Here comes the Open Web - Embrace it!
We see an inevitable shift of developer skills from generation to generation, and it will happen again with the Open Web. App development shops that choose to refresh their development skill base will find that it will help their transition to the Open Web if they prioritize Open Web development skills as part of their next set of Web development hires. That new breed of polyglot pragmatists will be able to accomplish as much if not more than your Java/.NET developers using the new standards, especially in the near term before what-you-see-is-what-you-get (WYSIWYG) tools and higher-level programming frameworks become available.
Embrace the Open Web before your customers engage with someone else. The Open Web isn't some "geek-a-demic" tech-fest — it's not just born of developers, by developers and for developers. It is a technology wave spawned by the need to more fully engage and delight an increasingly demanding customer base. Failure is not an option. To meet the new Web economy head on, Forrester recommends that application development professionals start to:
- Learn the new platform. Start by learning the Open Web technology stack-all of it. We find that most shops don't see the whole picture. Many focus either on HTML5's impending arrival, mobile applications or the rise of Representational State Transfer (REST) application programming interfaces (APIs). Look to your developers to help create this understanding; many of them are probably using Open Web technologies outside of work already.
- Determine how the Open Web will speed delivery and cut costs. Can use of Open Web technologies take cost and time out of your current Web development approach? The productivity gains reported by the early users of new languages, including Ruby, Python and Scala, are compelling. How much can you save by using Web developers instead of Java and C# developers on appropriate projects?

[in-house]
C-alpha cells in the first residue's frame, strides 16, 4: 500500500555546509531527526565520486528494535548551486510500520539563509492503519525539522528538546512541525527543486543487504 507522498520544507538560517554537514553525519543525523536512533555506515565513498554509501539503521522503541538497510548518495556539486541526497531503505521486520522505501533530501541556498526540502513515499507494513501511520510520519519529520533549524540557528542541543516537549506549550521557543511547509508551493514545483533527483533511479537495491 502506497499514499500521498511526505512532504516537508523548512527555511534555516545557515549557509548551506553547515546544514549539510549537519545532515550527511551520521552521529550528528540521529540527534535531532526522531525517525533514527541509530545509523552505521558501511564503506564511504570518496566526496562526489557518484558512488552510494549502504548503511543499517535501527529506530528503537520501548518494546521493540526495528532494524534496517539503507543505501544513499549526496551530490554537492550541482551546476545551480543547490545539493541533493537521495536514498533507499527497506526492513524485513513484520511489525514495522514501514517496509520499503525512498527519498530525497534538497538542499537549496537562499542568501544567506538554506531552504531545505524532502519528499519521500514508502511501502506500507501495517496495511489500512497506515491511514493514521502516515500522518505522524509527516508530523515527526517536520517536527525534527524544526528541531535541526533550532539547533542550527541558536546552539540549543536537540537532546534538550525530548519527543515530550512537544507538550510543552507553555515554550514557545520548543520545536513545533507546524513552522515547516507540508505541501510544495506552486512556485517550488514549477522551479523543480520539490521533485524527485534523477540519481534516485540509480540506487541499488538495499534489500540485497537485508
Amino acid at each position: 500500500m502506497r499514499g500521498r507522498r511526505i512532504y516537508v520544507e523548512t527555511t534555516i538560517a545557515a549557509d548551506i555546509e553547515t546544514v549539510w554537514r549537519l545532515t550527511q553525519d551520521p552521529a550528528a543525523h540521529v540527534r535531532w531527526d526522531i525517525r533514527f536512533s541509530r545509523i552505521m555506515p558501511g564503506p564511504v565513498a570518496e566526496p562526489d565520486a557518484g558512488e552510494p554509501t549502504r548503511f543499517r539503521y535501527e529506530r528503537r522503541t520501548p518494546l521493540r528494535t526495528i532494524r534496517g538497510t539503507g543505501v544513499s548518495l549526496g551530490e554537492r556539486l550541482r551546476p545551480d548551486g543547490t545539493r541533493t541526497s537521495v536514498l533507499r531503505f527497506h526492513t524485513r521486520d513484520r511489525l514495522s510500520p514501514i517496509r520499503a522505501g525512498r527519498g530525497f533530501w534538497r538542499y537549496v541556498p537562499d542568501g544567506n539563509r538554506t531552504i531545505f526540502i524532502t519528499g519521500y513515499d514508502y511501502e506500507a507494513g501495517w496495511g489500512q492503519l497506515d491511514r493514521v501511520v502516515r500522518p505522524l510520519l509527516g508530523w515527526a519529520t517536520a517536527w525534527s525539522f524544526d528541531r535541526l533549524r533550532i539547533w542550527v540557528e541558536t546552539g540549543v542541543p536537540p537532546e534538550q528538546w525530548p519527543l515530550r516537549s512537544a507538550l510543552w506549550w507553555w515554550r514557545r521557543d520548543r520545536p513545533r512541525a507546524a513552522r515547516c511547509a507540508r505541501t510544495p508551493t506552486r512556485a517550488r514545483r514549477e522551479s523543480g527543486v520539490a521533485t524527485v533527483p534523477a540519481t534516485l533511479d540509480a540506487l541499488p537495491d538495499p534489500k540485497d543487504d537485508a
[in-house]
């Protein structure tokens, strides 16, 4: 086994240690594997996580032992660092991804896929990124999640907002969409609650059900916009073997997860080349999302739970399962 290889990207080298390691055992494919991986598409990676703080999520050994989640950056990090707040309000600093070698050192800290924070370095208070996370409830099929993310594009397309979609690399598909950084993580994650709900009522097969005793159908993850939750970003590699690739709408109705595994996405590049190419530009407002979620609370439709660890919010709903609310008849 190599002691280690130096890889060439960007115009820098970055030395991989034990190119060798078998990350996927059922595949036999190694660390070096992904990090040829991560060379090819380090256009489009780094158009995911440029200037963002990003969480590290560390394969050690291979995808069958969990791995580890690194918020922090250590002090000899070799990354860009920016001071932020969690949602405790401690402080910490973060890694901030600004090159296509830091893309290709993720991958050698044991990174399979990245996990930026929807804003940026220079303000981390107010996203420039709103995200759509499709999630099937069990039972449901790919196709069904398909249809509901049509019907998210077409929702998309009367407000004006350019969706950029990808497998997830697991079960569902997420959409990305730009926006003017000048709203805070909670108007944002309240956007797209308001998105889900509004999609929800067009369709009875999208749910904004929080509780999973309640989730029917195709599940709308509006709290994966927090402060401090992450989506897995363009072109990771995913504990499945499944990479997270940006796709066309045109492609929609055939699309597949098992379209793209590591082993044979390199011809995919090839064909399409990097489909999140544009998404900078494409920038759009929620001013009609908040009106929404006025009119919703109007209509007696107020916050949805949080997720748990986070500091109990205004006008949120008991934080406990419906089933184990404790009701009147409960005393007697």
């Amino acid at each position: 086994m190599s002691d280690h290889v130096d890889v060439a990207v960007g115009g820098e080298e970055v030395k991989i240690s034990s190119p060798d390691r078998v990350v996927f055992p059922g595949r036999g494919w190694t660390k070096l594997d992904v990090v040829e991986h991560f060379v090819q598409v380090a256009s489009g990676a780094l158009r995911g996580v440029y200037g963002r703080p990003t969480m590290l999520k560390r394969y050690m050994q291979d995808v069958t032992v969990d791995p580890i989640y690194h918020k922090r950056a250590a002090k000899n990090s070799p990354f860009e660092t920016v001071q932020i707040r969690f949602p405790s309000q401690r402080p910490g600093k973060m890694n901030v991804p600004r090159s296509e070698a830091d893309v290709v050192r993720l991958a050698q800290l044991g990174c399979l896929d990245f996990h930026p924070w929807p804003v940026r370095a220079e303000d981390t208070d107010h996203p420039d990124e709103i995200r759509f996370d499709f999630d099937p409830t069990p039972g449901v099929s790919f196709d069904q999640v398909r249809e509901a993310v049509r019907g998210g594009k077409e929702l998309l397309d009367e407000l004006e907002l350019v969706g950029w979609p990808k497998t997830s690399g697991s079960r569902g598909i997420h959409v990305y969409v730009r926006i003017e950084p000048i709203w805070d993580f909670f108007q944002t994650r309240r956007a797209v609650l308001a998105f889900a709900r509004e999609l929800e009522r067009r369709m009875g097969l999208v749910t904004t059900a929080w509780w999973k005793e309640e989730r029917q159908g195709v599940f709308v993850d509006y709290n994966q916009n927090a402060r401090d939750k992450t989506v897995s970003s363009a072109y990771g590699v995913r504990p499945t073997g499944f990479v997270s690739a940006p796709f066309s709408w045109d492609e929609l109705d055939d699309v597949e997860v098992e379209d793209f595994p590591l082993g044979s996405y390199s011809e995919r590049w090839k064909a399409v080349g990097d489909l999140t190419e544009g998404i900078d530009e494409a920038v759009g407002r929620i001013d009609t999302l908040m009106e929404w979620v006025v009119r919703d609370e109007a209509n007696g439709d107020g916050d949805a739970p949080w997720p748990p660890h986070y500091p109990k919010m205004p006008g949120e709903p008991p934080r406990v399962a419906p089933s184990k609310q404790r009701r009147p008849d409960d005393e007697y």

- Decide how your teams need to prepare to successfully adopt Open Web technologies. When will key Open Web technologies be mature enough for your organization to adopt? HTML5's unfolding future is a focal point because the full set of standards called HTML5 cover so much function. Gauge your team's and your current portfolio's readiness for this new stack. Do you have people who can create business value with these technologies? How will you modify your application life cycle and change management practices? How will you adapt current design practices?
- Decide where you should start. AD&D groups that own customer-facing websites will necessarily drive investments in HTML5 and mobile applications into those applications. But all AD&D leaders should steer strategy toward Open Web technologies to better satisfy executive demand for mobile apps. Aligning with the Open Web will help prevent delivery of one-off native apps that fail to meet expectations. The best way for other AD&D groups to contribute to these efforts is often by creating Open Web-friendly APIs to support the work of other developers creating customer-facing websites and applications.
- Develop new services and channels. Most firms provide data to their partners and customers today. Open Web APIs allow the next generation of these services. Help your business partners understand that the opportunities are broader now: Individual developers can expand the value of your firm's key data if they have the right (REST) APIs to work with. Your current B2B partners will also be more productive and perhaps more motivated to work with your firm's services if presented with a simpler set of APIs.
- Fund the necessary infrastructure investments. Present investments in APIs as an extension of all the work your organization has been doing in service-oriented architecture (SOA). The new API work will raise the SOA work to a design that (finally) represents the business. And like SOA, the new APIs will require appropriate platform infrastructure to run on.
- Differentiate to avoid disaggregation. If your firm is in the position of being disaggregated by channel partners, Web aggregators and the like, your Open Web API strategy can restore its influence. Disaggregation means that your firm's products and services become commodities; the aggregator or channel partner may gain the upper hand in brand identity and pricing leverage. Open Web channels that combine great customer experience with powerful APIs and platforms are the way to counter this form of disaggregation.
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